View across the Spree to the Reichstagbuilding in Berlin

“We need to change the narrative around migration and mobility”

For the past 9 years, Violet Roumeliotis has been the CEO of Settlement Services International (SSI), an Australian community organisation and social enterprise that supports newcomers and other vulnerable individuals to achieve their full potential. Violet has been part of the International Metropolis Conferences for over 10 years and sits on the Metropolis International Steering Committee.

Violet was born and raised in Sydney, after her parents had migrated from Greece, like many migrant families, Violet’s parents had a small business – a corner shop. “Australia was a very different place then. Growing up, I considered Australia an inward-looking country in which diversity was treated with suspicion.”, she reflects.

Violet Roumeliotis

Violet Roumeliotis

CEO of Settlement Services International (SSI)

Social entrepreneur

Violet Roumeliotis

Mrs Roumeliotis, can you tell us a little bit about what led you to Metropolis International?

My journey with Metropolis started in 2007 when I attended the International Metropolis Conference held in Melbourne, and it made a lasting impression on me. My values aligned strongly with the vision of Metropolis International and I was delighted to join the International Metropolis Steering Committee in 2014. I was honoured that SSI was the lead organisation hosting the International Metropolis Conference in 2018 in Sydney, my hometown. So, there have been many milestones for me on the road to Berlin!

Backing up a little – what was your way into the professional field of migration, even before your work with Metropolis International?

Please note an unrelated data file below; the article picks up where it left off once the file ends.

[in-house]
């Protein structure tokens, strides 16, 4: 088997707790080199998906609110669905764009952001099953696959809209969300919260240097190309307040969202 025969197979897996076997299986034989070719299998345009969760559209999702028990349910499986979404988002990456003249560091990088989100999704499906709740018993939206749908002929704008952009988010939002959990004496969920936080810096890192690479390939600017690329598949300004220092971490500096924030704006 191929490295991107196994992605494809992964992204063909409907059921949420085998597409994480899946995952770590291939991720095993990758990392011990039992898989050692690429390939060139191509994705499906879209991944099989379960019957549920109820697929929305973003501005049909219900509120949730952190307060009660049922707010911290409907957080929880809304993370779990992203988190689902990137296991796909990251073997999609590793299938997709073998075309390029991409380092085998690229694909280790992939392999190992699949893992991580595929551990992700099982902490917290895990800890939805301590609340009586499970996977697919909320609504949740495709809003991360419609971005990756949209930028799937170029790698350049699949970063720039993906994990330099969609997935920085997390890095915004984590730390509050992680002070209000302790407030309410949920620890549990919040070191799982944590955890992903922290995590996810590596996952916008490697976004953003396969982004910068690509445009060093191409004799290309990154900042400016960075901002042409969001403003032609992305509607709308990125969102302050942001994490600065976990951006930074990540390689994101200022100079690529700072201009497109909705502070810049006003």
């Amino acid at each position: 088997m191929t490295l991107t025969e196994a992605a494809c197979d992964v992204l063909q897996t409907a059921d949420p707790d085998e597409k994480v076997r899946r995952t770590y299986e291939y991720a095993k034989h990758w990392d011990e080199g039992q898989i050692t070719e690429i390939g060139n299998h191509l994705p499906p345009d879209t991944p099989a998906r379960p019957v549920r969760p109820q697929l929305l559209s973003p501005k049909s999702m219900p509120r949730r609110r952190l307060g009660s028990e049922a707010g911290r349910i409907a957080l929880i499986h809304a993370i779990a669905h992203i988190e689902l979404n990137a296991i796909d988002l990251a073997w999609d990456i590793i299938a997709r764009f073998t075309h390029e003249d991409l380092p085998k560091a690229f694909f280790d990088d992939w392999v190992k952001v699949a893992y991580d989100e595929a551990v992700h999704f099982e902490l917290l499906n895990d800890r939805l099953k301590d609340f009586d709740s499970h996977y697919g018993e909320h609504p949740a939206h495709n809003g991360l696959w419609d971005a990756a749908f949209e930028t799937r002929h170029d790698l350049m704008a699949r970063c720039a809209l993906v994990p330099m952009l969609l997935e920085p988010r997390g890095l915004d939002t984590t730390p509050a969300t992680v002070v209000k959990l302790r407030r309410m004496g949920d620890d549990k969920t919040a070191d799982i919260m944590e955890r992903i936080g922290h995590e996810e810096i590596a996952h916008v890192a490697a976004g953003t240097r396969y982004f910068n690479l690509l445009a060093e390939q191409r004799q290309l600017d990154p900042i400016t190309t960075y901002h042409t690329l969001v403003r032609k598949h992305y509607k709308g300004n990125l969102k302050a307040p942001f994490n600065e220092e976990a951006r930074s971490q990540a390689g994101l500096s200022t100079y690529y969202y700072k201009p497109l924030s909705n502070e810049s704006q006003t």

I grew up in a migrant family on the outer fringes of Sydney, Australia's largest city. I have, from a young age, been committed to achieving equity, and advancing diversity and inclusion in all forms. My upbringing has shaped both my personal and my professional lives - promoting diversity and inclusion is a passion for me.

What would you say are the most important themes for you within the field of international migration at the moment?

It's hard to encapsulate what are the important topics, given that the pandemic has created such upheavals and resulted in a mix of positive and negative outcomes for refugees and migrants globally. I was saddened during the pandemic to see border closures used beyond what was needed in many cases, and to see some categories of migrants excluded from government emergency support. But it was also heartening to see communities around the world understand in new ways the vital role that migrants play in our economies and societies. For many people it might have been the first time that they really understood how migrants working in supermarkets, transportation, construction, and of course as doctors and nurses at the frontline of health systems, played their part in response to the pandemic.

The International Metropolis Conference this year will be taking place in Berlin. What are your expectations?

Berlin offers us a critical opportunity to gather and reflect on what has transpired in migration and mobility during the pandemic. None of us could have foreseen in Ottawa in 2019 what was ahead of us. We know that international- and state-based responses to the pandemic have been varied, and we know that these responses have had profound impacts on migrants and refugees globally and regionally. Berlin will be a chance for dialogue between civil society, business, academia and government on what we can learn from the pandemic to enhance the lives of migrants and refugees.

What is your hope for the future, what’s your wish and take on the motto “Changing migration – migration in change”?

I am hoping for a change in the narrative around migration and mobility: from one that sees people who move as a threat and burden to the receiving societies, to a narrative that highlights the strength, contribution and benefit that newcomers bring.